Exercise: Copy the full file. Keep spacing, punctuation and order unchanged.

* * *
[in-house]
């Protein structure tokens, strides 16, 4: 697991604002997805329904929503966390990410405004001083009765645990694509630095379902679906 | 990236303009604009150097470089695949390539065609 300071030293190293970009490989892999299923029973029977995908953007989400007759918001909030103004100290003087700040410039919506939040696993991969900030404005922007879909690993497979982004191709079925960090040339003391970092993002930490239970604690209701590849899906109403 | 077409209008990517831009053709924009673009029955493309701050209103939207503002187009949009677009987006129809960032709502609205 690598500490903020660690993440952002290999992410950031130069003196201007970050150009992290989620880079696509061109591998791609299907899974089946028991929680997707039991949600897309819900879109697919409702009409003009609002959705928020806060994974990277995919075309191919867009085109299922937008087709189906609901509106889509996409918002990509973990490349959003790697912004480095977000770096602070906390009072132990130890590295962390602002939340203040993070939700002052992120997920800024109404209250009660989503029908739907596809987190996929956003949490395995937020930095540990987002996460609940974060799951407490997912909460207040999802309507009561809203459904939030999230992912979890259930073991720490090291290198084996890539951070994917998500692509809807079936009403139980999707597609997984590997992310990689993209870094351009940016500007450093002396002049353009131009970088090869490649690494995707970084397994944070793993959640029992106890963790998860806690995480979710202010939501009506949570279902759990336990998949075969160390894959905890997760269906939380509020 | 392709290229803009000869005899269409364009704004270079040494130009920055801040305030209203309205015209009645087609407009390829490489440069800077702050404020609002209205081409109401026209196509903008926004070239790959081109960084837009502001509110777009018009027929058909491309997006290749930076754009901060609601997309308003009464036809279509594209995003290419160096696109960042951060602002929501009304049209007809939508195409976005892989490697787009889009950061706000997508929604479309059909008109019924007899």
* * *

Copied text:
[in-house]
């Protein structure tokens, strides 16, 4: 697991604002997805329904929503966390990410405004001083009765645990694509630095379902679906 | 990236303009604009150097470089695949390539065609 300071030293190293970009490989892999299923029973029977995908953007989400007759918001909030103004100290003087700040410039919506939040696993991969900030404005922007879909690993497979982004191709079925960090040339003391970092993002930490239970604690209701590849899906109403 | 077409209008990517831009053709924009673009029955493309701050209103939207503002187009949009677009987006129809960032709502609205 690598500490903020660690993440952002290999992410950031130069003196201007970050150009992290989620880079696509061109591998791609299907899974089946028991929680997707039991949600897309819900879109697919409702009409003009609002959705928020806060994974990277995919075309191919867009085109299922937008087709189906609901509106889509996409918002990509973990490349959003790697912004480095977000770096602070906390009072132990130890590295962390602002939340203040993070939700002052992120997920800024109404209250009660989503029908739907596809987190996929956003949490395995937020930095540990987002996460609940974060799951407490997912909460207040999802309507009561809203459904939030999230992912979890259930073991720490090291290198084996890539951070994917998500692509809807079936009403139980999707597609997984590997992310990689993209870094351009940016500007450093002396002049353009131009970088090869490649690494995707970084397994944070793993959640029992106890963790998860806690995480979710202010939501009506949570279902759990336990998949075969160390894959905890997760269906939380509020 | 392709290229803009000869005899269409364009704004270079040494130009920055801040305030209203309205015209009645087609407009390829490489440069800077702050404020609002209205081409109401026209196509903008926004070239790959081109960084837009502001509110777009018009027929058909491309997006290749930076754009901060609601997309308003009464036809279509594209995003290419160096696109960042951060602002929501009304049209007809939508195409976005892989490697787009889009950061706000997508929604479309059909008109019924007899």